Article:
“Remember, if it doesn’t work, I still love you.”
This was Mr. Cay’s reaction when I cheerfully informed him on Friday night that I intended to spend my weekend making an absolute beast of a lasagne which would take me two days, involve me using practically every saucepan we own and require me to make everything but the mozzarella from scratch. I am sure that any lesser (read: sensible) human being would probably have tried to talk me out of the whole affair, reminding me that I had a) never made fresh pasta before and b) have an uncanny knack of swearing and threatening to set kitchen equipment on fire when things don’t go my way. Thankfully, I am blessed with a supportive – if long suffering – other half, who doesn’t mind me destroying our kitchen in the name of culinary experimentation, so long as something edible results from it.
So, on Saturday, after a rather invigorating run down the tar-and-rotting-grain scented Dock Road, a visit to my favourite butcher’s in the St. John centre, and an unexpected run-in with an owl, I set to work. I slow cooked my oxtail joints in some chicken stock for eight hours until the meat swooned off the bones, and then left the mixture to cool overnight. Oxtail is notoriously fatty, and you don’t want all of that to go into your ragu, so you’ll need to skim the globs of fat off your braising liquid before you create your sauce. I added a tin of tomatoes, a good whack of wine and let the whole thing simmer gently whilst I tackled my pasta.
Ah the ‘joy’ of making pasta from scratch. I tell you what, it’s really not as easy as they make it look on TV. Creating the sheets for my lasagne led to me panting, puffing, grunting and swearing, meaning that my kitchen sounded like the set of a very low budget porno. It took me 35 minutes to realise that I wasn’t putting enough dough through my rollers, by which time I was threatening to throw my pasta maker out of the window and set fire to it.
Finally, after a lot of legwork – and more than one gin – I finally managed to create some relatively decent pasta. I’m fairly sure that if any Italian person had seen them, they’d cry at what I’d done to one of their most famous food creations, but I’ll be honest – after an hour of rolling the stuff, I was past the point of caring. My arms still hurt from cranking that bloody roller.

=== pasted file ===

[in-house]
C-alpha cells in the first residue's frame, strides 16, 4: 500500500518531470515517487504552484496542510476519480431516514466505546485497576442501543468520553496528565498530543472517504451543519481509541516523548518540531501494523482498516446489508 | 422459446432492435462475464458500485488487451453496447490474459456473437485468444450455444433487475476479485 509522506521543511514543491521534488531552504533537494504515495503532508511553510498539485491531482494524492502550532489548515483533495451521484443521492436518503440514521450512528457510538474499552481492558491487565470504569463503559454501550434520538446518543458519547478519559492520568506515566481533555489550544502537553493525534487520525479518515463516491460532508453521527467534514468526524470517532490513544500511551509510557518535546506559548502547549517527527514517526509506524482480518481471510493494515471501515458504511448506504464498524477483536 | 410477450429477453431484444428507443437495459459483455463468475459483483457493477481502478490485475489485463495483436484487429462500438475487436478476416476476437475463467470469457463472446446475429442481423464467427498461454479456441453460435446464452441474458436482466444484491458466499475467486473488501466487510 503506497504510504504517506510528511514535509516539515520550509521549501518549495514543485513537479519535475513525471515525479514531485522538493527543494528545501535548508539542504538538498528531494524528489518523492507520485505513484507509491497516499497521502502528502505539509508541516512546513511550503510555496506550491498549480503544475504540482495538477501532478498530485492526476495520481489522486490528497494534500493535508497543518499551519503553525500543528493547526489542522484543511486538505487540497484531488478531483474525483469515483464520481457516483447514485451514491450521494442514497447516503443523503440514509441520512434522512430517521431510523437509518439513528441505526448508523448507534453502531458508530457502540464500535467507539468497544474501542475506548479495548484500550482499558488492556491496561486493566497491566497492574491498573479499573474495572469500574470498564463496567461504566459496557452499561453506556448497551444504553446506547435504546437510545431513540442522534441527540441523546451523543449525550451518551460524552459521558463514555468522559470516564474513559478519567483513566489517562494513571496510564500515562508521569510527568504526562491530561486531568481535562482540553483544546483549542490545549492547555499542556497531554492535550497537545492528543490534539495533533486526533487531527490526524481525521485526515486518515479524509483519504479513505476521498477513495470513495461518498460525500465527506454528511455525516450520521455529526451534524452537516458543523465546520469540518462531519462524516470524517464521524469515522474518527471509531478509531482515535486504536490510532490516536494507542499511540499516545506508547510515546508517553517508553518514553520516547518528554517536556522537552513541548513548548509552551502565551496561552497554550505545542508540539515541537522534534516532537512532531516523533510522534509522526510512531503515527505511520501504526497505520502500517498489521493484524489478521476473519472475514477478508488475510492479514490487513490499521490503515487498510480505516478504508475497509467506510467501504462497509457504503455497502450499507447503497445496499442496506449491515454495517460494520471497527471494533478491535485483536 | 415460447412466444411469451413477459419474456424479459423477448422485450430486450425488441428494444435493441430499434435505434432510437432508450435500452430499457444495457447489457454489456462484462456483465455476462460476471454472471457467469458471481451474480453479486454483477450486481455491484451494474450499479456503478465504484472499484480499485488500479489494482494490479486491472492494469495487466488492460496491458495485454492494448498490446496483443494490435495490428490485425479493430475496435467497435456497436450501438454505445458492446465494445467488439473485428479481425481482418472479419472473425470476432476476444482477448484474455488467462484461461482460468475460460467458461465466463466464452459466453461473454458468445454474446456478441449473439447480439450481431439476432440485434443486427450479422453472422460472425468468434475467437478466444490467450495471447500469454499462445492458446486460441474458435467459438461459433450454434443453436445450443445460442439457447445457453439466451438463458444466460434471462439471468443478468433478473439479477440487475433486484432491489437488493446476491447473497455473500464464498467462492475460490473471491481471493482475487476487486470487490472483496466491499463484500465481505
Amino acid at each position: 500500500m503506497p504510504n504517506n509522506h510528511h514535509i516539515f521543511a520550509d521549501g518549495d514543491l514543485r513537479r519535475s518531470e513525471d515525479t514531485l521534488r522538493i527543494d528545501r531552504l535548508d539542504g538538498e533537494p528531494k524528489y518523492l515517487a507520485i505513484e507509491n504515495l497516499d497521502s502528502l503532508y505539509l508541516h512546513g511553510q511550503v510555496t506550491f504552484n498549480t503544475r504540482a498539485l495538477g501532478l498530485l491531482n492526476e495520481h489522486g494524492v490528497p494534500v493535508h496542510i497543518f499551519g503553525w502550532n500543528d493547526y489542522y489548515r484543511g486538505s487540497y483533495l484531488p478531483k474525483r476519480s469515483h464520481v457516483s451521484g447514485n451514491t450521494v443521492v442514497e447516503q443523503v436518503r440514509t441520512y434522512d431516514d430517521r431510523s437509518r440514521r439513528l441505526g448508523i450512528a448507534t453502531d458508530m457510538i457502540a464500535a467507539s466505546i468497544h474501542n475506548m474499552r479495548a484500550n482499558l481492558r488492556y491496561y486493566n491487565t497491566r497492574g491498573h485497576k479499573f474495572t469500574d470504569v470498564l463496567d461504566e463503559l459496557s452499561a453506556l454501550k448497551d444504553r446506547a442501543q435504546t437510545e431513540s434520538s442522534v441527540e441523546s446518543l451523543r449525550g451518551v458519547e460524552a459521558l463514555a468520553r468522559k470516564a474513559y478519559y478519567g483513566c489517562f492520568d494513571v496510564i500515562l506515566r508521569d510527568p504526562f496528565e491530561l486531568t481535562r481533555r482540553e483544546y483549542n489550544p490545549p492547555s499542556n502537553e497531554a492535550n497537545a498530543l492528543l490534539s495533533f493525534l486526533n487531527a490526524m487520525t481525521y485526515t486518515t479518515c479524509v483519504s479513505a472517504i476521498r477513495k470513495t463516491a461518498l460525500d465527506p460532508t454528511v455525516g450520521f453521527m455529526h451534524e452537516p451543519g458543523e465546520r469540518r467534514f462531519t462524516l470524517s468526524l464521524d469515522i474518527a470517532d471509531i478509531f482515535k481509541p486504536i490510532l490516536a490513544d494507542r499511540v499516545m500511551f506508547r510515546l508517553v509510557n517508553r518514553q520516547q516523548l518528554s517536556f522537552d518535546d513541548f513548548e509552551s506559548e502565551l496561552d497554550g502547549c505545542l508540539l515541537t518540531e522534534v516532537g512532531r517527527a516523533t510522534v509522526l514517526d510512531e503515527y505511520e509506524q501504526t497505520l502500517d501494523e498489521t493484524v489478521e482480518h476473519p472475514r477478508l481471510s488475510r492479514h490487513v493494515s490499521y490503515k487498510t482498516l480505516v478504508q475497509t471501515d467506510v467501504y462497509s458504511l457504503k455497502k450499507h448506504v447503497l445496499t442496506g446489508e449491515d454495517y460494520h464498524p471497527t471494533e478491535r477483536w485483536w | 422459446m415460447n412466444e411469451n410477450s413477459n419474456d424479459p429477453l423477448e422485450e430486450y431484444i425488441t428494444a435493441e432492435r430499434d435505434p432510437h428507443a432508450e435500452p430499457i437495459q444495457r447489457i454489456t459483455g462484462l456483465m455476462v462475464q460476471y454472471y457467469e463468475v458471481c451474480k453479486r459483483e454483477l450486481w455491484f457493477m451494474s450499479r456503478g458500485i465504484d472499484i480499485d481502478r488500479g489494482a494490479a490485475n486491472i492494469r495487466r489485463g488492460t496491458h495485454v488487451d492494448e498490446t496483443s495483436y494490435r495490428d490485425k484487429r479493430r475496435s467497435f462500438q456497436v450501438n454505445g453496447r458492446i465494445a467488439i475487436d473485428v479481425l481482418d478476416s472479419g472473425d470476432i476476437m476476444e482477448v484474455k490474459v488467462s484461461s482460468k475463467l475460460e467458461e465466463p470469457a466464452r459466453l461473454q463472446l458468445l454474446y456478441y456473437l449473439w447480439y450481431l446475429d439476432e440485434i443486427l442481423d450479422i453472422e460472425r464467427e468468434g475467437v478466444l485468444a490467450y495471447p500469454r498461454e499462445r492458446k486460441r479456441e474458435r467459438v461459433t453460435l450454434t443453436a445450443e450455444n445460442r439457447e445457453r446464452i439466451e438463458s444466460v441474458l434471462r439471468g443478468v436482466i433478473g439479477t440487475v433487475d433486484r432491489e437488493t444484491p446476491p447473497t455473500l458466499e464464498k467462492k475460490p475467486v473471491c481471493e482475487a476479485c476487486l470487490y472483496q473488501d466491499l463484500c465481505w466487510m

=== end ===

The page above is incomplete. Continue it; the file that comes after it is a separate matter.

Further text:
Eventually with a lot of sweat, a few tears and numerous threats of blood being shed, I managed to create something beautiful. OK, so the pasta may have been a little thick but I couldn’t have been prouder of my creation than if I’d actually managed to give birth to it myself. Would I recommend that you make this at home? Well yes – but only if you have a few days spare and greater upper body strength than myself. But, in the end, it was definitely worth it. Even if I will be running around the block for the next week trying to work off the leftovers from my thighs.
OXTAIL RAGU LASAGNE (Makes 5-6 large portions)
You will need:
For the oxtail ragu
- 1 medium sized oxtail, jointed (your butcher should be able to do this for you)
- 1 medium sized carrot, peeled and chopped
- 2 sticks of celery, diced
- 3 fat cloves of garlic, diced
- 1 medium sized white onion, peeled and chopped
- 1 bay leaf
- 2 springs of fresh rosemary
- 1 tsp of dried sage
- 1 tin of chopped tomatoes
- 500ml chicken stock
- 250ml red wine
- Salt and Pepper to season
For the fresh pasta
- 250g 00 pasta flour
- 3 medium sized eggs
- A large pinch of salt
For the béchamel sauce
- 40g butter